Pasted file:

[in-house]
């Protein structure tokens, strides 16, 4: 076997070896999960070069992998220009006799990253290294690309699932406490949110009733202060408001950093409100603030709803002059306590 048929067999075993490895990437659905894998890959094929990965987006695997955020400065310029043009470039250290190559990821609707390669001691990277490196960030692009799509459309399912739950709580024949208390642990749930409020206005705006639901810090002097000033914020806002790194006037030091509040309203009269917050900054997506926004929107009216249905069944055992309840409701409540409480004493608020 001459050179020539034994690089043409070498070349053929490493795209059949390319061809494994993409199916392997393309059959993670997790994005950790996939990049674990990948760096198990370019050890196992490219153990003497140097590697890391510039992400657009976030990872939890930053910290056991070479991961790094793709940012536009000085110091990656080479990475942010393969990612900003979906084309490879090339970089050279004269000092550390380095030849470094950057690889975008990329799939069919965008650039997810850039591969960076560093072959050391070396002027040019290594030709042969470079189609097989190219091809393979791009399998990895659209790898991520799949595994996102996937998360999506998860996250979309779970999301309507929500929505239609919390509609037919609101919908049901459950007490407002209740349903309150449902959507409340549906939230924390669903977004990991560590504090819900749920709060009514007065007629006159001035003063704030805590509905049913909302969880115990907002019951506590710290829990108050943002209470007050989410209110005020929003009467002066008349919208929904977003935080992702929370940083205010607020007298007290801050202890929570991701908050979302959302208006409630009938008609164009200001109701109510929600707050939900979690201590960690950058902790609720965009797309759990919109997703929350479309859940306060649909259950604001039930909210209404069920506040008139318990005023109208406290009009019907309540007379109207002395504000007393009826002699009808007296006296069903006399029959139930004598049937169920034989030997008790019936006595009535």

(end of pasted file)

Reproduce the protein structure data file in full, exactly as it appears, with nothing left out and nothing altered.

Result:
[in-house]
């Protein structure tokens, strides 16, 4: 076997070896999960070069992998220009006799990253290294690309699932406490949110009733202060408001950093409100603030709803002059306590 048929067999075993490895990437659905894998890959094929990965987006695997955020400065310029043009470039250290190559990821609707390669001691990277490196960030692009799509459309399912739950709580024949208390642990749930409020206005705006639901810090002097000033914020806002790194006037030091509040309203009269917050900054997506926004929107009216249905069944055992309840409701409540409480004493608020 001459050179020539034994690089043409070498070349053929490493795209059949390319061809494994993409199916392997393309059959993670997790994005950790996939990049674990990948760096198990370019050890196992490219153990003497140097590697890391510039992400657009976030990872939890930053910290056991070479991961790094793709940012536009000085110091990656080479990475942010393969990612900003979906084309490879090339970089050279004269000092550390380095030849470094950057690889975008990329799939069919965008650039997810850039591969960076560093072959050391070396002027040019290594030709042969470079189609097989190219091809393979791009399998990895659209790898991520799949595994996102996937998360999506998860996250979309779970999301309507929500929505239609919390509609037919609101919908049901459950007490407002209740349903309150449902959507409340549906939230924390669903977004990991560590504090819900749920709060009514007065007629006159001035003063704030805590509905049913909302969880115990907002019951506590710290829990108050943002209470007050989410209110005020929003009467002066008349919208929904977003935080992702929370940083205010607020007298007290801050202890929570991701908050979302959302208006409630009938008609164009200001109701109510929600707050939900979690201590960690950058902790609720965009797309759990919109997703929350479309859940306060649909259950604001039930909210209404069920506040008139318990005023109208406290009009019907309540007379109207002395504000007393009826002699009808007296006296069903006399029959139930004598049937169920034989030997008790019936006595009535």